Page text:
Ken Adelman thinks John Mueller is too dismissive of the nuclear threat.
- By FP Staff
John Mueller’s article rebutting nuclear hysteria ("Think Again: Nuclear Weapons," January/February 2010) itself becomes hysterical when deeming North Korea’s "couple of nuclear tests" as "mere fizzles" and the nonproliferation regime as "lash[ing] out mindlessly at phantom threats."
It’s an easy piece to deride, or even mock, but it does make a few key points.
One is the futility, if not silliness, of U.S. President Barack Obama’s dream of a world with zero nukes. Many otherwise serious, sensible, and realistic practitioners of national security — Sam Nunn, William Perry, George Shultz, even Henry Kissinger — have bought into this utopian vision.
As a fashionable end-of-career display of virtue and abiding concern for humankind, it’s understandable. As a real pursuit by a presidential administration or even an NGO with money and talent, it’s a big waste of time and money. Both are better spent on the serious security problems civilization now faces.
Second, Mueller makes the critical point that nuclear disarmament is proceeding much faster and more extensively than most anti-nuke advocates — including, ironically, U.S. President Ronald Reagan — imagined in the 1970s and 1980s. For the Russian and U.S. arsenals to drop from 70,000 to 10,000 is mind-bending.
So the Boris Karloffian gloom-and-doom background music on any drama about nuclear weapons is contradicted by the facts. The number of nukes is plummeting: good news. And the security surrounding them is improving: even better news. On the other hand, they are spreading: really bad news.
Mueller is wrong to be dismissive of North Korea and Iran getting their hands on the bomb. Sure, they might use it primarily for deterrence. But it’s us who would be deterred, which I sure don’t like. Saddam Hussein having the most primitive, poorly targetable nuke in 1990 would have deterred us from liberating Kuwait. That mad tyrant would thus have controlled Middle East oil (once the Saudi regime succumbed to his wishes, as it would have). A fearful prospect, made possible by nukes.
Mueller is spot-on when explaining how reducing nuclear weapons happens faster, easier, and smarter outside formal arms talks. I championed the notion more than 25 years ago, but the arms control crowd dismissed it fervently then, as it will Mueller’s provocative article now.
Former Director of the U.S. Arms Control and Disarmament Agency
John Mueller replies:
I am happy to hear that Ken Adelman was championing the notion of the negative arms race on the inside 25 years ago. I was doing so on the outside — in the Wall Street Journal in 1988 and in this magazine’s winter 1989-1990 issue — obviously with the same lack of effectiveness.
But if the foreign-policy establishment rejected Adelman’s good idea then, it substantially embraces his terrible one now: that a nuke or two in the hands of a militarily weak regime gives it the capability to dominate its neighborhood. As noted in my article, the neighbor’s response to such a rocket-rattling rogue would not be to succumb in fear, but to join an alliance of convenience to oppose the threat — rather like the one that quickly formed against Saddam when he invaded Kuwait in 1990.
The confident assertion that Saddam could have deterred a military effort to liberate Kuwait with a "primitive, poorly targetable" nuke is equally questionable. Reliant on an army that had twice refused to fight for him, Saddam was not suicidal. And, as Colin Powell points out in his memoirs, even several, sophisticated, tactical nuclear weapons would be incapable of doing serious damage to a target like a dispersed armored division.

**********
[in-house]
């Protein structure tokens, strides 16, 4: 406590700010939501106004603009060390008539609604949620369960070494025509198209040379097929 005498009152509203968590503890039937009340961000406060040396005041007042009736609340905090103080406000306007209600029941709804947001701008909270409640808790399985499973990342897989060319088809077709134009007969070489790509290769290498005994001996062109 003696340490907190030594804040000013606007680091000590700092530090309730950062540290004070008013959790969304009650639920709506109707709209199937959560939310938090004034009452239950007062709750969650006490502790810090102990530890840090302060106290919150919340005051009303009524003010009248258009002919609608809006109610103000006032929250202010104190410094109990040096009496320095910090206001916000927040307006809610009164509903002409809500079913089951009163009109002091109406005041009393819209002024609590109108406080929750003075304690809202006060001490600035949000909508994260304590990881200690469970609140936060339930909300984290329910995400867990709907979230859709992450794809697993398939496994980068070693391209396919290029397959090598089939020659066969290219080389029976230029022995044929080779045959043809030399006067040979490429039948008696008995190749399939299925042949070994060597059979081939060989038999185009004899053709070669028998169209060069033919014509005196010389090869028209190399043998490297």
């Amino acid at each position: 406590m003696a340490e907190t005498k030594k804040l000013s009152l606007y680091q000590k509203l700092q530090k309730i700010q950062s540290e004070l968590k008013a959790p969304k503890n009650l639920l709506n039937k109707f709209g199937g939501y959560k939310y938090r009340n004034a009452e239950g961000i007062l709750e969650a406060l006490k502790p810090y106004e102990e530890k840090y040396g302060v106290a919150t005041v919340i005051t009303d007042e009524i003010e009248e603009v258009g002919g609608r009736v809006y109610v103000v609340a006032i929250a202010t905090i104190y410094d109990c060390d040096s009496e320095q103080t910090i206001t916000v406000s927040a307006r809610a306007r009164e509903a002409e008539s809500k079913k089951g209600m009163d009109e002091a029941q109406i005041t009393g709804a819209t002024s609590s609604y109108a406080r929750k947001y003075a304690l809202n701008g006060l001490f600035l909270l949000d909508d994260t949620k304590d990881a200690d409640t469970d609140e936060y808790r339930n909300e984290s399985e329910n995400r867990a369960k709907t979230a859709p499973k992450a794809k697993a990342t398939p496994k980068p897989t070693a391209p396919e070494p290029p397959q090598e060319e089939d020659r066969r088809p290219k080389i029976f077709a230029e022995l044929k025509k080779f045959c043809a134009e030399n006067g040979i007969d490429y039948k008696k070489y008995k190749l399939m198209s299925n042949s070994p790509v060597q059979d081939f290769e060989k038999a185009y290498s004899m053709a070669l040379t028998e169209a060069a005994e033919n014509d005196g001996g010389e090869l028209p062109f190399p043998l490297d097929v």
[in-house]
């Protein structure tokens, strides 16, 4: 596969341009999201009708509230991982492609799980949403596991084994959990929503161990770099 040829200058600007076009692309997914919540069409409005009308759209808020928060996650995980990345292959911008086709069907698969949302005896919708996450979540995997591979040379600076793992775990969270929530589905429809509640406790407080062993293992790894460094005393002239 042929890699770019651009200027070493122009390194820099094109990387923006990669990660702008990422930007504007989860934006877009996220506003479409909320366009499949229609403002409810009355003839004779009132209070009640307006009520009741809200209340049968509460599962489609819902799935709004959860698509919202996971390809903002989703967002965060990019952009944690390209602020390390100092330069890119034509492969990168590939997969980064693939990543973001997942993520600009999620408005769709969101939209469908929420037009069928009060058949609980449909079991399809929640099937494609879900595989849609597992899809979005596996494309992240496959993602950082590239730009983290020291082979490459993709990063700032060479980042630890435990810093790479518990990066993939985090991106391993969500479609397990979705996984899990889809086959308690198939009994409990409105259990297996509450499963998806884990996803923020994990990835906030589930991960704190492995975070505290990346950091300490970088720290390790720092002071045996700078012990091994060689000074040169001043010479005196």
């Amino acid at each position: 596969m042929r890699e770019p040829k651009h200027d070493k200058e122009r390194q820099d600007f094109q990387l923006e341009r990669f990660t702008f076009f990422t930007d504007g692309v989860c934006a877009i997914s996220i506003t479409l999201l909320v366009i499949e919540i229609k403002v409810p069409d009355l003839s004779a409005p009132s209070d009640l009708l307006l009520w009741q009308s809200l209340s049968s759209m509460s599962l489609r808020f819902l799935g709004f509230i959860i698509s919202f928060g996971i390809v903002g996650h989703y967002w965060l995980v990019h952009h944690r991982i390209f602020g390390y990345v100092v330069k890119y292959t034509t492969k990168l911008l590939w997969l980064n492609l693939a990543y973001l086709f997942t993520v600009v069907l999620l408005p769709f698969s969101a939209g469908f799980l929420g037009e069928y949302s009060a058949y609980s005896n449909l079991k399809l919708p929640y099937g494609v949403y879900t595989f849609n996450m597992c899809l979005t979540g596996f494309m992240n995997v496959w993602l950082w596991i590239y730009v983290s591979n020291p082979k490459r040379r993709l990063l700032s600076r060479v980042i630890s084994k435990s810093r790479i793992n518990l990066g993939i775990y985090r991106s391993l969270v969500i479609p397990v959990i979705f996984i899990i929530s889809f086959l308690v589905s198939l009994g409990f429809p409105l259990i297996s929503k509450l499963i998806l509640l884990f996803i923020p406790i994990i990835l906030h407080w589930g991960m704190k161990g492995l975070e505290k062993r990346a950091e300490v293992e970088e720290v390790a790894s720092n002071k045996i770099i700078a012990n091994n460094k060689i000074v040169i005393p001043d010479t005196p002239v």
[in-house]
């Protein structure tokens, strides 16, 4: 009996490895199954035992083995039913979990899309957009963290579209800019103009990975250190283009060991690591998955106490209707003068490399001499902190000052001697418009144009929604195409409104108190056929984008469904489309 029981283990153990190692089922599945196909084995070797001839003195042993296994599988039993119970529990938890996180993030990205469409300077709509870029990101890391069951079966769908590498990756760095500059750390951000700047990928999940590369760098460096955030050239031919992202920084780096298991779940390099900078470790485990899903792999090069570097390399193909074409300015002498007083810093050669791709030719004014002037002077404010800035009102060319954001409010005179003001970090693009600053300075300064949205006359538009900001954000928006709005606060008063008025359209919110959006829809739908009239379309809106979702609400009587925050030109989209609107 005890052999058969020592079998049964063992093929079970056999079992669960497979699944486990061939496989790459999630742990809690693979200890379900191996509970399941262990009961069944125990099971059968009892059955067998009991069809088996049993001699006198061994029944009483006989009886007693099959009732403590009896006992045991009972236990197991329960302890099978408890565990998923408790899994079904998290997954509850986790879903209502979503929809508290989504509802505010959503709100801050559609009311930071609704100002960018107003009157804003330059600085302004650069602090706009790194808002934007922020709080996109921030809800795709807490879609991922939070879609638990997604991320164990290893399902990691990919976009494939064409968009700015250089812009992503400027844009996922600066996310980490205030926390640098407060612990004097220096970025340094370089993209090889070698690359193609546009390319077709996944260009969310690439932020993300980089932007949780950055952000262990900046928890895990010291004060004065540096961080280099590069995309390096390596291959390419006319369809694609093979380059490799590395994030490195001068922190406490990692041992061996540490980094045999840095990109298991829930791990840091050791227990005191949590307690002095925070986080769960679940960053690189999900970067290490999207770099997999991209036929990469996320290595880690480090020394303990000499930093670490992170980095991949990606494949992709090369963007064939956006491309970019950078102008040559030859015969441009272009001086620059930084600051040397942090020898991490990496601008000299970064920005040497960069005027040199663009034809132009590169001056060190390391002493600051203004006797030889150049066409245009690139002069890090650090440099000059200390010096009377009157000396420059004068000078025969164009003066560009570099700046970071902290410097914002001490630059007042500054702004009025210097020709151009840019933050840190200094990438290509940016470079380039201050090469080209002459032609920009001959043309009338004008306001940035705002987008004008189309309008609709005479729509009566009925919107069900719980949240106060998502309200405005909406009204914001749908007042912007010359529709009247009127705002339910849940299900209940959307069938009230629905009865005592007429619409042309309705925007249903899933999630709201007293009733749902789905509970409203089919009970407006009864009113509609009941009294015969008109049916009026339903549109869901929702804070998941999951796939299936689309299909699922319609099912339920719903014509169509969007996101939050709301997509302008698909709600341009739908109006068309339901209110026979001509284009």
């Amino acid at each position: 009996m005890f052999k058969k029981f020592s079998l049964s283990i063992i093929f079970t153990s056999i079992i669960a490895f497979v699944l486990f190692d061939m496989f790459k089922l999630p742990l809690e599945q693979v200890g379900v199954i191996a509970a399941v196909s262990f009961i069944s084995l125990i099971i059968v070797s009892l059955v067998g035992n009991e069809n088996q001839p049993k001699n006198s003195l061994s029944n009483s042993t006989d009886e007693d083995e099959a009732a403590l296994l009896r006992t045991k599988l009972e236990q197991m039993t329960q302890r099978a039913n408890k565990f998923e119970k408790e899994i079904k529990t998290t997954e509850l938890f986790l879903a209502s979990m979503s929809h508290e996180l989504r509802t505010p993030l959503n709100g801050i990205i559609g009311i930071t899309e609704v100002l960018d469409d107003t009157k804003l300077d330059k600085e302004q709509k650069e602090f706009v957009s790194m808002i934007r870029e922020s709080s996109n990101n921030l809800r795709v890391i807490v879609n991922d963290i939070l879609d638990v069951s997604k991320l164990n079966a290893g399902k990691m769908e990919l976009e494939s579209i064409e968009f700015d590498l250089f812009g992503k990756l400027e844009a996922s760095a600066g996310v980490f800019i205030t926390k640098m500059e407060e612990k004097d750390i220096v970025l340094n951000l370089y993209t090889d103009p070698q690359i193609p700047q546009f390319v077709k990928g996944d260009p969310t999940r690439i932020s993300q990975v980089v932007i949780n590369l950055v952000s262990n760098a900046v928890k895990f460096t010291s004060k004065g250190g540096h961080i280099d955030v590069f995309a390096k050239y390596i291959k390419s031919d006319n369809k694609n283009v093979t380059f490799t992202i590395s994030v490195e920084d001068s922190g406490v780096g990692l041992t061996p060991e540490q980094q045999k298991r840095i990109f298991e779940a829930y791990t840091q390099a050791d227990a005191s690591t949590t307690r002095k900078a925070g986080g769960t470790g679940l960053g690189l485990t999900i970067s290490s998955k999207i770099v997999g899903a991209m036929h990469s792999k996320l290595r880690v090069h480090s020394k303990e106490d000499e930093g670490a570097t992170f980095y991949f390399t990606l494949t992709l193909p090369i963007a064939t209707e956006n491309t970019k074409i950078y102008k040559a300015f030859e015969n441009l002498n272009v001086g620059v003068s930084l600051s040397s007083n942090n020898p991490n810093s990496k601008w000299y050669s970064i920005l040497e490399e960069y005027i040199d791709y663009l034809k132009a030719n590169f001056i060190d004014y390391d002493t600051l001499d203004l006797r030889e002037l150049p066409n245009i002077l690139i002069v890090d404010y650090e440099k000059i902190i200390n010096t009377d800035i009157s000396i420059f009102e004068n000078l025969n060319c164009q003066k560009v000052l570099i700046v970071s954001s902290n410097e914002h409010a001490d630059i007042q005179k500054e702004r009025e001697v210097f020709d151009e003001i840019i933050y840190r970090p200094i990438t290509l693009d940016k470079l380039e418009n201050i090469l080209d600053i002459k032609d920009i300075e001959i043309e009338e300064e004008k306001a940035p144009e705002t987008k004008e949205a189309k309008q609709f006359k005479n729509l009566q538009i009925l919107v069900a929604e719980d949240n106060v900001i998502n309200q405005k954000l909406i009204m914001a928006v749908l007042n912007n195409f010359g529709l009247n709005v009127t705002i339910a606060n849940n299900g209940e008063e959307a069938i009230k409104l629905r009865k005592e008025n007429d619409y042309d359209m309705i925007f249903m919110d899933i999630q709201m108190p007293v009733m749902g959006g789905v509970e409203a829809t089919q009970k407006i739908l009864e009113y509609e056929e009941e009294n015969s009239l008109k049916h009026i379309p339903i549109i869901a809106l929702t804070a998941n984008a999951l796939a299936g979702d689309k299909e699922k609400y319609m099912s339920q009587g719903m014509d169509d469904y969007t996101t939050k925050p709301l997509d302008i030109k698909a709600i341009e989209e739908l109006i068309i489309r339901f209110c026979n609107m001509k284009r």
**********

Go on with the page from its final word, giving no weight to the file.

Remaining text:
Interestingly, Adelman does not seem very concerned that Iran or North Korea might actually use a nuke or transfer it to others. Rather, applying the kind of thinking that got us into the disaster in Iraq, his message is that we must do everything possible (including killing a lot of people) to prevent those countries from obtaining the weapons so that we can more comfortably invade them later. This is not, I would modestly suggest, a promising approach for dissuading them from pursuing nuclear arms.
Josh Rogin covers national security and foreign policy and writes the daily Web column The Cable. His column appears bi-weekly in the print edition of The Washington Post. He can be reached for comments or tips at firstname.lastname@example.org.
Previously, Josh covered defense and foreign policy as a staff writer for Congressional Quarterly, writing extensively on Iraq, Afghanistan, Guantánamo Bay, U.S.-Asia relations, defense budgeting and appropriations, and the defense lobbying and contracting industries. Prior to that, he covered military modernization, cyber warfare, space, and missile defense for Federal Computer Week Magazine. He has also served as Pentagon Staff Reporter for the Asahi Shimbun, Japan's leading daily newspaper, in its Washington, D.C., bureau, where he reported on U.S.-Japan relations, Chinese military modernization, the North Korean nuclear crisis, and more.
A graduate of George Washington University's Elliott School of International Affairs, Josh lived in Yokohama, Japan, and studied at Tokyo's Sophia University. He speaks conversational Japanese and has reported from the region. He has also worked at the House International Relations Committee, the Embassy of Japan, and the Brookings Institution.
Josh's reporting has been featured on CNN, MSNBC, C-Span, CBS, ABC, NPR, WTOP, and several other outlets. He was a 2008-2009 National Press Foundation's Paul Miller Washington Reporting Fellow, 2009 military reporting fellow with the Knight Center for Specialized Journalism and the 2011 recipient of the InterAction Award for Excellence in International Reporting. He hails from Philadelphia and lives in Washington, D.C.| The Cable |